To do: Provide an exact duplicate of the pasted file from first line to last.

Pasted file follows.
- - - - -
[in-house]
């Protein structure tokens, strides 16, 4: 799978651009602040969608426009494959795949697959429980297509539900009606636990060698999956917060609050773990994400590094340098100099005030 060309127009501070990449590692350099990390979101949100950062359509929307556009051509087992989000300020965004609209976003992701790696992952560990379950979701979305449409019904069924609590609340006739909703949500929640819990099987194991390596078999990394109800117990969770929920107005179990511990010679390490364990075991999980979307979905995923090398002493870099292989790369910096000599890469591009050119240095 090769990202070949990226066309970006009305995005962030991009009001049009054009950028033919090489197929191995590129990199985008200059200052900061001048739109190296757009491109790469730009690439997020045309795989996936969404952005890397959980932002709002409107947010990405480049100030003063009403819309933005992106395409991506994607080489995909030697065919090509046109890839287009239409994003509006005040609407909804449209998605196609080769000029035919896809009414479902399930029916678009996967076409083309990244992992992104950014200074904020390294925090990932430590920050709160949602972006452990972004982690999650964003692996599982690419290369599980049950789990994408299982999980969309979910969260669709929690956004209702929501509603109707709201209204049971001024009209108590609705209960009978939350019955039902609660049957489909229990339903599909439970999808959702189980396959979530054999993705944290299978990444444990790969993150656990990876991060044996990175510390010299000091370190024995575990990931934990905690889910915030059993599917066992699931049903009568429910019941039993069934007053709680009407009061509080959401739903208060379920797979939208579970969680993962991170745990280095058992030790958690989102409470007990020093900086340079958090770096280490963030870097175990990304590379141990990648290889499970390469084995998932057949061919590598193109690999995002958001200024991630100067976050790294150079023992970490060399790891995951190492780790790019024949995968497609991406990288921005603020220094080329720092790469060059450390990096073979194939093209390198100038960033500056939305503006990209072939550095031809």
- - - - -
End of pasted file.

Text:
[in-house]
């Protein structure tokens, strides 16, 4: 799978651009602040969608426009494959795949697959429980297509539900009606636990060698999956917060609050773990994400590094340098100099005030 060309127009501070990449590692350099990390979101949100950062359509929307556009051509087992989000300020965004609209976003992701790696992952560990379950979701979305449409019904069924609590609340006739909703949500929640819990099987194991390596078999990394109800117990969770929920107005179990511990010679390490364990075991999980979307979905995923090398002493870099292989790369910096000599890469591009050119240095 090769990202070949990226066309970006009305995005962030991009009001049009054009950028033919090489197929191995590129990199985008200059200052900061001048739109190296757009491109790469730009690439997020045309795989996936969404952005890397959980932002709002409107947010990405480049100030003063009403819309933005992106395409991506994607080489995909030697065919090509046109890839287009239409994003509006005040609407909804449209998605196609080769000029035919896809009414479902399930029916678009996967076409083309990244992992992104950014200074904020390294925090990932430590920050709160949602972006452990972004982690999650964003692996599982690419290369599980049950789990994408299982999980969309979910969260669709929690956004209702929501509603109707709201209204049971001024009209108590609705209960009978939350019955039902609660049957489909229990339903599909439970999808959702189980396959979530054999993705944290299978990444444990790969993150656990990876991060044996990175510390010299000091370190024995575990990931934990905690889910915030059993599917066992699931049903009568429910019941039993069934007053709680009407009061509080959401739903208060379920797979939208579970969680993962991170745990280095058992030790958690989102409470007990020093900086340079958090770096280490963030870097175990990304590379141990990648290889499970390469084995998932057949061919590598193109690999995002958001200024991630100067976050790294150079023992970490060399790891995951190492780790790019024949995968497609991406990288921005603020220094080329720092790469060059450390990096073979194939093209390198100038960033500056939305503006990209072939550095031809």